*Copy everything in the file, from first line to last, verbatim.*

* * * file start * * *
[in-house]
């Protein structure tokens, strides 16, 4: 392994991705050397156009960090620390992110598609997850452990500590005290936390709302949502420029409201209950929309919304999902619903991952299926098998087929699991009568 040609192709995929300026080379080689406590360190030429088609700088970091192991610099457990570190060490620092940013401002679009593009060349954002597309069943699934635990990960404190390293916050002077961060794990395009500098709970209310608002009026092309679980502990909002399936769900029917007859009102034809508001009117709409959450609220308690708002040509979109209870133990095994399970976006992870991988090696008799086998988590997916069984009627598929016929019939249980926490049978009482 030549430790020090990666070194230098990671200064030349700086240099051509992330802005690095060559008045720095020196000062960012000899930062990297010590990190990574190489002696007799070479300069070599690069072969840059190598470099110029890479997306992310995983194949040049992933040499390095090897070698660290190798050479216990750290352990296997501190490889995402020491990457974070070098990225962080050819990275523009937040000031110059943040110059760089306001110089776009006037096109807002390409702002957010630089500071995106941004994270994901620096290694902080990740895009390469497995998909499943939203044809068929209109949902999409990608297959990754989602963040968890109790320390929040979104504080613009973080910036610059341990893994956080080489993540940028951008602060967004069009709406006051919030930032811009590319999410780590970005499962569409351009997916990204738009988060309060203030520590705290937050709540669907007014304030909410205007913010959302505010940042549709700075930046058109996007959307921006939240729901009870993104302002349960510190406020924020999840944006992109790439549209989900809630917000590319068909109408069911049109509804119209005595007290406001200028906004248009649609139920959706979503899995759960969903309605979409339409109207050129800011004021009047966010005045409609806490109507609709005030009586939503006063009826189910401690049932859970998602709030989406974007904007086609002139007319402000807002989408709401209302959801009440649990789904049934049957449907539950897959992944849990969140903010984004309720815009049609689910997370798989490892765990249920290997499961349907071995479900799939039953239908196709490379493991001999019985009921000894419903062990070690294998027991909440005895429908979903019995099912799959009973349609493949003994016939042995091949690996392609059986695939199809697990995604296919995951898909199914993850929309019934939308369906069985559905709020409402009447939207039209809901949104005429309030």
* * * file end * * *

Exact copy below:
[in-house]
């Protein structure tokens, strides 16, 4: 392994991705050397156009960090620390992110598609997850452990500590005290936390709302949502420029409201209950929309919304999902619903991952299926098998087929699991009568 040609192709995929300026080379080689406590360190030429088609700088970091192991610099457990570190060490620092940013401002679009593009060349954002597309069943699934635990990960404190390293916050002077961060794990395009500098709970209310608002009026092309679980502990909002399936769900029917007859009102034809508001009117709409959450609220308690708002040509979109209870133990095994399970976006992870991988090696008799086998988590997916069984009627598929016929019939249980926490049978009482 030549430790020090990666070194230098990671200064030349700086240099051509992330802005690095060559008045720095020196000062960012000899930062990297010590990190990574190489002696007799070479300069070599690069072969840059190598470099110029890479997306992310995983194949040049992933040499390095090897070698660290190798050479216990750290352990296997501190490889995402020491990457974070070098990225962080050819990275523009937040000031110059943040110059760089306001110089776009006037096109807002390409702002957010630089500071995106941004994270994901620096290694902080990740895009390469497995998909499943939203044809068929209109949902999409990608297959990754989602963040968890109790320390929040979104504080613009973080910036610059341990893994956080080489993540940028951008602060967004069009709406006051919030930032811009590319999410780590970005499962569409351009997916990204738009988060309060203030520590705290937050709540669907007014304030909410205007913010959302505010940042549709700075930046058109996007959307921006939240729901009870993104302002349960510190406020924020999840944006992109790439549209989900809630917000590319068909109408069911049109509804119209005595007290406001200028906004248009649609139920959706979503899995759960969903309605979409339409109207050129800011004021009047966010005045409609806490109507609709005030009586939503006063009826189910401690049932859970998602709030989406974007904007086609002139007319402000807002989408709401209302959801009440649990789904049934049957449907539950897959992944849990969140903010984004309720815009049609689910997370798989490892765990249920290997499961349907071995479900799939039953239908196709490379493991001999019985009921000894419903062990070690294998027991909440005895429908979903019995099912799959009973349609493949003994016939042995091949690996392609059986695939199809697990995604296919995951898909199914993850929309019934939308369906069985559905709020409402009447939207039209809901949104005429309030």